“Sometimes you let yourself think that maybe an officer wil be killed on duty but three young men killed at one blow is almost too much to believe,” he said.

RCMP Superintendent J. B. Harris, head of the Kamloops detachment said no apparent motive had been discovered.

Booth was an expert marksman and he cut through the three policemen from a distance with a rapid volley of shots in a wide open area.

It looks as thoug he started shooting before the constables were within pistol range,” he said.  “He stood on a culvert above them and started firing immediately.”

He said the policemen returned the fire and it is believed one of them wounded Booth in the stomach.

Const. Welsgerber, off-duty at the time, was in the office when the call came in and joined the other two officers to check the incident.

Cpl. White, one of the two officers who shot down Booth said he fired in self defence – that he had no grudge against the guman because he didn’t known about the deadly ambush three hours before.

I know we were hunting some man who had gone beserk with a rifle and a shot a policeman, but I didn’t know he had just murdered three of my fellow-officers and friends,”  Cpl. White said.

It wouldn’t have made a difference if I had known.  He started shooting at us and I fired back. That’s all there was to it.”

MOUNTIE’S COURAGE REVEALED: Grabbed For Gun Of Triple Killer

– KAMLOOPS – Consts. D.G. Weisgerber, one of three RCMP officers killed in a gun fight Monday, came with a few feet of seizing gunman George Booth’s rifle before he was shot down, witnesses said Tuesday.

Unarmed and off-duty Const. Weisgerber accompanied Consts. G.E. Pedersen and Const. E.J. Keck to confront the mad killer on the Peterson bridge just south of the city.

Const. Pedersen was killed by the first shot from Booth’s army surplus rifle when they were within 30 feet of the bridge.

Const. Keck scrambled under the bridge, firing almost blindly at the killer who was standing above him.

Rushed Gunman

One of the shots hit Booth in the abdomen, spinning him around and knocking him to the bridge.

Const. Weisgerber rushed the gunman when he saw the rifle fall out of his hands.  He was only a few feet away when Booth regained conscousness, grabbed for his rifle and killed the policeman with two shots.

Const. Keck, apparently unaware he had hit the gunman, edged out from under the bridge to get another shot.  Booth killed him with a single shot.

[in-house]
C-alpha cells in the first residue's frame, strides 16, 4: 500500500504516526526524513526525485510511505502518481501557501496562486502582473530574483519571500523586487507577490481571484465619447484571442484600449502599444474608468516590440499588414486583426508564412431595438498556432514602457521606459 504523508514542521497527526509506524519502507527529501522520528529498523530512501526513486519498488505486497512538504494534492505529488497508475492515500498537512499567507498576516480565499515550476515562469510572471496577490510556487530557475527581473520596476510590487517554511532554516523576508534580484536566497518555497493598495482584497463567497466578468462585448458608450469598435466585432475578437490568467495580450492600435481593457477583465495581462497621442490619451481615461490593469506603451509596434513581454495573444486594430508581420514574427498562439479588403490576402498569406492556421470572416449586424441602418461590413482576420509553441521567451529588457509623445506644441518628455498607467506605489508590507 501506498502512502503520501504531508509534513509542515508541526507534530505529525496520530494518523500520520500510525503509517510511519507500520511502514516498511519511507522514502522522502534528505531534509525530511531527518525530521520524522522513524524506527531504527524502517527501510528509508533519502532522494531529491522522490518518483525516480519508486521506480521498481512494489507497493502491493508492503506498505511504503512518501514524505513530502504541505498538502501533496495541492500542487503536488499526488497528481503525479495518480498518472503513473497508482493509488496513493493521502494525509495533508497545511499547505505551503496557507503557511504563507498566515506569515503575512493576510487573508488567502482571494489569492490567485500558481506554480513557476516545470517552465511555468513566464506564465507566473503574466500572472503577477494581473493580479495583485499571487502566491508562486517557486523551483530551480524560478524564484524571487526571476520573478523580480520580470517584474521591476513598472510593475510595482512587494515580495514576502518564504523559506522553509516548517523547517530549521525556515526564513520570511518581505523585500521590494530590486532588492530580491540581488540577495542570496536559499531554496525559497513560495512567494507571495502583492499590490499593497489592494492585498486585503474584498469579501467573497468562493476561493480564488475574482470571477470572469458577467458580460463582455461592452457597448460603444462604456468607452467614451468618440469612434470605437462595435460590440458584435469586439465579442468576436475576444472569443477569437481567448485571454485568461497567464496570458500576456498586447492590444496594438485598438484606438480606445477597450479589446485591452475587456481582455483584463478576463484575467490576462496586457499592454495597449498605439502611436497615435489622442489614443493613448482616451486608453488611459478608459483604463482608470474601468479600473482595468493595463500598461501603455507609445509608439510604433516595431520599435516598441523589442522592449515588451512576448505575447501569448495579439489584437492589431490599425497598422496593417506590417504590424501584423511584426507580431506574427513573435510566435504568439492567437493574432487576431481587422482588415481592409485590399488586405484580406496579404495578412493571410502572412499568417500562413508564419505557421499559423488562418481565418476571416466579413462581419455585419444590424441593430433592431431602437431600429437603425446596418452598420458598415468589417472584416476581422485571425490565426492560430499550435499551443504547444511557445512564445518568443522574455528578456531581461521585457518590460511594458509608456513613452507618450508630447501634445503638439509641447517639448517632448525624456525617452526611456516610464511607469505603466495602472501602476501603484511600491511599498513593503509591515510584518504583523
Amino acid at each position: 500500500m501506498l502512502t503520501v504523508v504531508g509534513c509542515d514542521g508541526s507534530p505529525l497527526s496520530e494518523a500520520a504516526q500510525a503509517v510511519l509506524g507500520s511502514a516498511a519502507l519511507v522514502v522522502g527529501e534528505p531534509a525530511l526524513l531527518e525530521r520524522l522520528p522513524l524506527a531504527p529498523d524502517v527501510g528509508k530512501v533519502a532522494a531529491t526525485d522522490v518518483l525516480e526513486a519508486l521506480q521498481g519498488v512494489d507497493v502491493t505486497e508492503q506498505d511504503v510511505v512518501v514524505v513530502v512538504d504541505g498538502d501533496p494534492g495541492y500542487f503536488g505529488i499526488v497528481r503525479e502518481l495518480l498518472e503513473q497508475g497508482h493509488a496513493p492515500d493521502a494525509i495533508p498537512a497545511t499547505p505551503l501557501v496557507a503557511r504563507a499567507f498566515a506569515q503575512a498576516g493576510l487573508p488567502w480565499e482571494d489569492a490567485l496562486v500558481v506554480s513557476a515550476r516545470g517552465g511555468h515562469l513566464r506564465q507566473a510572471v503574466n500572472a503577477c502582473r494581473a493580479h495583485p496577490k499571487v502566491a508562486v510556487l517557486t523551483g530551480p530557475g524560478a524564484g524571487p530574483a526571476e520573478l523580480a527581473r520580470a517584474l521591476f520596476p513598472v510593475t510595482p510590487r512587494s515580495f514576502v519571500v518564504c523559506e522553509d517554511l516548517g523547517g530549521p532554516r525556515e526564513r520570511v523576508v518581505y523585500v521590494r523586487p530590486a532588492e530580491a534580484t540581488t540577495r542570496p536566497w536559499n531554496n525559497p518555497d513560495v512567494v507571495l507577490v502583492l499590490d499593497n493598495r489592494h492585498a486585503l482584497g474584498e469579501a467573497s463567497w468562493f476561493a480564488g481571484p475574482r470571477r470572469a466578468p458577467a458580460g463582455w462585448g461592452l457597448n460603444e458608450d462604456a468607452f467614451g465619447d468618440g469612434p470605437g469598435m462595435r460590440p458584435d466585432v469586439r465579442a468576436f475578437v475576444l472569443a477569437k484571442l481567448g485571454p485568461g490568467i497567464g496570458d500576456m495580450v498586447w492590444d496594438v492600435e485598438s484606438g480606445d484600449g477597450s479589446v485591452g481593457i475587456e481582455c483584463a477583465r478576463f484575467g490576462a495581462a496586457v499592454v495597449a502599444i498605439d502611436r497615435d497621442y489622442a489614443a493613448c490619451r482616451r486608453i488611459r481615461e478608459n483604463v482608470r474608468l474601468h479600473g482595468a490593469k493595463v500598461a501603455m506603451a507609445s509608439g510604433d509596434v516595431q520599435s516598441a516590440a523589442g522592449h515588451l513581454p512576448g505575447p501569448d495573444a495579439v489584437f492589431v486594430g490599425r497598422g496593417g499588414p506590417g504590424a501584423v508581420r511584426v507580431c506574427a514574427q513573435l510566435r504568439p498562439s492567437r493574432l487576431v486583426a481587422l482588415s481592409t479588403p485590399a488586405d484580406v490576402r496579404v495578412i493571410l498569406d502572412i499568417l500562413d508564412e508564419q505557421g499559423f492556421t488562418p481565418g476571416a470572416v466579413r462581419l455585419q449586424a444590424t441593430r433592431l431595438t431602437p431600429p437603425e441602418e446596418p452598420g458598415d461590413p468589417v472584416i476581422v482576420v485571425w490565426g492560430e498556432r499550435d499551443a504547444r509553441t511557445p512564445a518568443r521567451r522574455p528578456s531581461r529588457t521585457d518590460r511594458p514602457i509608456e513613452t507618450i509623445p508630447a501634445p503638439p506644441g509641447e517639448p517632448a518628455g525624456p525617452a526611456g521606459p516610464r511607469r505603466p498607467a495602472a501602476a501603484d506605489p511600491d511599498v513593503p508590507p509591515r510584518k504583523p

The guman was shot down by Cpl. J.W. White and Const. J.A. Belanger several hours later after a posse had tracked him into the hills south of the city.

Story Revealed

The shooting at the Peterson Creek bridge was reconstructed Tuesday by Superintendent J.B. Harris of the Kamloops subdivision after talking to witness.

Several persons in a nearby senior citizens’ hosuing project saw the entire incident.

The policemen scattered at the first shot,” Mrs. Florence Collins, 74, said.  “The man with the rifle stood on the creek bridge and fired at least six times.  The policemen were trying to dodge his bullets, and they were firing back.”

Mrs. I.J. MacRae said Booth was running back and forth on the bridge, firing and reloading as he ran.

Inquest Later

Supt. Harris said inquests will not be held until the investigation is completed.  A joint military funeral Friday is being planned for three constables.

John Booth, 65, father of the gunman, said his son was a crack shot who could “split a match at 50 yards.”

Monday’s tragedy began when George Ferguson, game warden, stopped the gun-carrying Booth as he left the city welfare office.  The warden, who questioned Booth about a gun permit, said the man threatened to kill him.

Once In Hospital

George Booth spent about six months at Essondale Mental Hospital and was discharged in 1957 on special probation to his father, a spokesman said.  There was no suggestion that he was violent, the spokesman added.

Monday’s slaying was the biggest single blow any one criminal has ever dealt the RCMP. It was the biggest tragedy since the murder of two constables and a sergeant in the four-day period in 1935. A total of 17 officers have been slain across Canada since 1925.

Barry Bradley closing block